Resume: 21.7 points (10th in league), 3.2 rebounds, 2.9 assists, 1.1 steals, 239 three pointers made (2nd in league), 31.9 minutes, 46% FG, 44% 3PT (4th in league), 88% FT … Team Record in Games Played: 64-13 (3-2 without) … Playoffs: 18.6 points (career best), 3.9 rebounds, 2.6 assists, 36.2 minutes, 45% FG (career best), 39% 3PT, 80% FT, 16-5 record … 12th in MVP Voting, 3rd Team All-NBA, All-Star
I wish I had some sort of way to measure just exactly how much basketball I’ve watched over the last fifteen years. Not only would it be cool just to know how much of my life has been devoted to watching the National Basketball Association (it’s a staggering amount of time to say the least), but it would also be beneficial so that I could properly preface the statement I’m about to make.
Klay Thompson‘s 37-point 3rd quarter explosion against the Sacramento Kings was one of the most memorable regular season moments I’ve ever experienced.
I can’t sit here and say with complete confidence that it’s number one, because there are a ton of other moments that are worthy of inclusion. Stephen Curry‘s 54 point game at MSG … Carmelo’s 62 point outburst against the Bobcats … The Heat’s quest for the longest winning streak in NBA history coming to an end in Chicago … The Miami Big Three’s first game together at Boston … The Malice at the Palace … Michael Jordan‘s last game for the Wizards.
Take a look at that list. We’re talking about games that saw superstars have one of the best nights of their career, regular season games with higher stakes than normal or landmark moments in NBA history. And then there’s Klay Thompson, putting on the greatest twelve minute scoring exhibition that I’ve ever seen in my life. If you haven’t seen it, please take the nine minutes to watch this video. You’ve never seen anything like this, and like Draymond Green said in the post-game press conference, “you can’t do that in a video game.”
This, on a much, much larger scale is what it’s like to watch Klay Thompson play basketball. 37 point explosions aren’t the norm, but on any given night Klay is capable of ripping off one of those 90 second stretches where he puts ten points on the board and all of the sudden a five point Warriors lead has ballooned to a fifteen point Warriors lead. This is Thompson’s niche. He’s one of the premiere heat-check guys in the league; capable of pulling up from 30 feet away, drilling jumpers with a hand in his face, or blowing by his defender and finishing at the basket when he closes out too hard.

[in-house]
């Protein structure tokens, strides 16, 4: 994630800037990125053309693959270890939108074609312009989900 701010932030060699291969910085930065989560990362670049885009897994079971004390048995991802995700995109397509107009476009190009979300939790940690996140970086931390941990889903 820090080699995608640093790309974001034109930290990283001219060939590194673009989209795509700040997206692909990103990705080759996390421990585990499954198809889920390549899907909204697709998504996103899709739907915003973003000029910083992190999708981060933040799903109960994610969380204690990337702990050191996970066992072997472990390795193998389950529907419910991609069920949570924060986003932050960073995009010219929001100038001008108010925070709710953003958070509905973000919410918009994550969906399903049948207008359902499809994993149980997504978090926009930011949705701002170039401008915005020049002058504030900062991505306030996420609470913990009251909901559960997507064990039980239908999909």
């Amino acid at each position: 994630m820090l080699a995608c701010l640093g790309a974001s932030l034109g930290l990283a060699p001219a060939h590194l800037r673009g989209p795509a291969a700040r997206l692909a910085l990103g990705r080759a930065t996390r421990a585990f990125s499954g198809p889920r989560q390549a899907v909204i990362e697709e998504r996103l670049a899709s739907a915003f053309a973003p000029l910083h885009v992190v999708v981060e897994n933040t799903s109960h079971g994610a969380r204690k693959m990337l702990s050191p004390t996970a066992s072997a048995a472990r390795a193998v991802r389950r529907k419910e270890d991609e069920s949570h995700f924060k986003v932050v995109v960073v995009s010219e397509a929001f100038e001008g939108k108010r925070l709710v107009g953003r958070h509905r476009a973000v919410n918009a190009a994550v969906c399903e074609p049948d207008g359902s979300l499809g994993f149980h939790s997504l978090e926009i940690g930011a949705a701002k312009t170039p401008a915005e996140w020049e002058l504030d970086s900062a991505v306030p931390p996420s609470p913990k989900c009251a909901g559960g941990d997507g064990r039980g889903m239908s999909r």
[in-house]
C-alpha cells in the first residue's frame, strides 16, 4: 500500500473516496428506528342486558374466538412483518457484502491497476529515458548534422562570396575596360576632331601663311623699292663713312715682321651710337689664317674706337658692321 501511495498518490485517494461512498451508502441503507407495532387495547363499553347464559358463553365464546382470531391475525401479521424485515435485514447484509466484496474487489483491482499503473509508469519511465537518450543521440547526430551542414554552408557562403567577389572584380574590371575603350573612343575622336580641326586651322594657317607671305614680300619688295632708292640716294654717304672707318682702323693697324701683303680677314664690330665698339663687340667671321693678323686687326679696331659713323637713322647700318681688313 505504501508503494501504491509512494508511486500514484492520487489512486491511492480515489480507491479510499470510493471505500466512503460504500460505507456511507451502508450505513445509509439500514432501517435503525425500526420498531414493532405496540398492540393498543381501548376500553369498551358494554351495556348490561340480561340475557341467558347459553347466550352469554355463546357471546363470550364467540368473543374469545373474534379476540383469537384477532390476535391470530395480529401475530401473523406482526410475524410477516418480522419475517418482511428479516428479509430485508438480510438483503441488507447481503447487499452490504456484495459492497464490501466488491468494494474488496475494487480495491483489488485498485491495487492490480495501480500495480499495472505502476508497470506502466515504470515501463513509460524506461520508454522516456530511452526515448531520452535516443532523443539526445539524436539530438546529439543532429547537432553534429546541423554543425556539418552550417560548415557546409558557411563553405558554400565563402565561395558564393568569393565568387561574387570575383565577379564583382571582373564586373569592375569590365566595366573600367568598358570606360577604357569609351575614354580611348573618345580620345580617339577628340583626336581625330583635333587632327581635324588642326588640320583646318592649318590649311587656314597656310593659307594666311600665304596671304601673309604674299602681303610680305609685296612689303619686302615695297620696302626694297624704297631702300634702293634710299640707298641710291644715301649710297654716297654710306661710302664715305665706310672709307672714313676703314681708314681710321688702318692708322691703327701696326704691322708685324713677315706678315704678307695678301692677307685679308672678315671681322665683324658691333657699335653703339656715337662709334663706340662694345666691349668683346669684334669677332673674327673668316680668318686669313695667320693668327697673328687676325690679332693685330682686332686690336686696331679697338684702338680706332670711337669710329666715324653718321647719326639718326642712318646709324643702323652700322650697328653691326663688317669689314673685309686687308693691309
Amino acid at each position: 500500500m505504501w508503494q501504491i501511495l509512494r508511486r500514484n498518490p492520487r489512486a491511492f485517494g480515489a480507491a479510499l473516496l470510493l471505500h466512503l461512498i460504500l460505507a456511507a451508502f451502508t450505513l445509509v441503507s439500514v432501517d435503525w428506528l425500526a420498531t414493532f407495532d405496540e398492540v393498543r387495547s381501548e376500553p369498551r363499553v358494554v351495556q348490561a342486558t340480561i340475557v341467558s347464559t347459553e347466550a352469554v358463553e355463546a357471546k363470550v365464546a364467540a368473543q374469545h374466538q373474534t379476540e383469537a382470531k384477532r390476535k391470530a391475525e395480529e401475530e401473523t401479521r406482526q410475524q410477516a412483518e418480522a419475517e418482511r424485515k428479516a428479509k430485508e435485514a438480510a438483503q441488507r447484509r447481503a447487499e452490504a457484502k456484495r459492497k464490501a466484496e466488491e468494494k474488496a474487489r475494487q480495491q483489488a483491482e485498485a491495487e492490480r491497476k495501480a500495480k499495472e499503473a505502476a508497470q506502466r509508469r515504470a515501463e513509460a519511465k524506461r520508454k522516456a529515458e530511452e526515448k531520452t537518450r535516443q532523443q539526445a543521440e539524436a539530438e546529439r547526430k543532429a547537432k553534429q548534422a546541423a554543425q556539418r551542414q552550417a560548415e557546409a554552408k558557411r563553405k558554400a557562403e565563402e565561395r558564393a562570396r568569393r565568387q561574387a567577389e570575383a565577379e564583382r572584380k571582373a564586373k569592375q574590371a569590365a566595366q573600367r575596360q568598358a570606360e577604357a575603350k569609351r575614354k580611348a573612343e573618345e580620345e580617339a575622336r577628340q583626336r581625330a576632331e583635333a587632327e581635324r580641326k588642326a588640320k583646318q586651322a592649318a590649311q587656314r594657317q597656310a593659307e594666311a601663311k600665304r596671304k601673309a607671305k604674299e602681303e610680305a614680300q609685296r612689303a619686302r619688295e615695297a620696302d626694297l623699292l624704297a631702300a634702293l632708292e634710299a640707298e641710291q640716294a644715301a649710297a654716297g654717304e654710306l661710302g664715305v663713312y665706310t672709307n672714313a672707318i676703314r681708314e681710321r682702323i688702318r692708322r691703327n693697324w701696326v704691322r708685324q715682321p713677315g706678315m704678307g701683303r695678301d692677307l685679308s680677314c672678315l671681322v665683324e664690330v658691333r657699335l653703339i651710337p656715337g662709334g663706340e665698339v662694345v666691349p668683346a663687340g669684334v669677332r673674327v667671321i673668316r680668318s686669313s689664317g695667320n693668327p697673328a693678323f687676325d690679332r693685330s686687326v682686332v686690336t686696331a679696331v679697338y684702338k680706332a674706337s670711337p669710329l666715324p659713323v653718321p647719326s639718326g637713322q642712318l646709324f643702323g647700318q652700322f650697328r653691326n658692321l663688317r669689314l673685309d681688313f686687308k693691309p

Klay’s a scoring machine, on par with Kyle Korver as the best catch-and-shoot shooter in the world. Per Basketball-Reference, 91 percent of Klay Thompson’s three pointers were assisted this year, and he drilled an incredible percentage of them. Only five players attempted more than 500 three pointers this season, and the Splash Brothers were the only two of the five who hit at least 40 percent from downtown.
It goes without saying that Klay is a tremendously talented basketball player. When you are of the three best shooters alive and also routinely get the assignment to defend the opposing teams best perimeter scorer each night, you’re doing something right. But it has to be mentioned that of any player in the top 25 on this list, Klay Thompson is one of the biggest beneficiaries of playing on a team that is an ideal fit for his skill set.
Think about, Klay has been integrated in an offense that pings that ball from one player to the next to the next until someone gets a wide open look. He plays with a point guard who requires an unheard amount of attention from opposing defenses each night and a power forward who is an effing nightmare to deal with in pick and rolls, and is better equipped to find open shooters on the perimeter than any other power forward in the game.
He’s rarely, if ever, relied on to score in any sort of isolation set in any meaningful moment in a basketball game. The only times Klay will isolate is when he’s feeling it, or if he feels like he’s a shot away from feeling it, and that’s basically all the time. Klay plays within the offense, but the majority of the time when Klay touches the ball the possession ends right there. Per NBA.com, Thompson through the third fewest amount of passes of any player who played at least 32 minutes per game. Unless you’re like me, and you’re looking specifically for how many times Thompson refuses to make one more extra pass to a wide open Stephen Curry in the corner, this isn’t a terrible outcome for a possession. After all, he did shoot 44 percent from three-point range this season.
If we lived in an alternate universe where the Warriors parted ways with Klay Thompson and decided to pull the trigger on a trade for Kevin Love, I’m confident that Thompson wouldn’t be in the top 25 and the Warriors probably wouldn’t be NBA champions. Not only did the non-trade help to solidify Draymond Green’s place in the Warriors lineup, but it also ensured that the best backcourt in the NBA stay intact.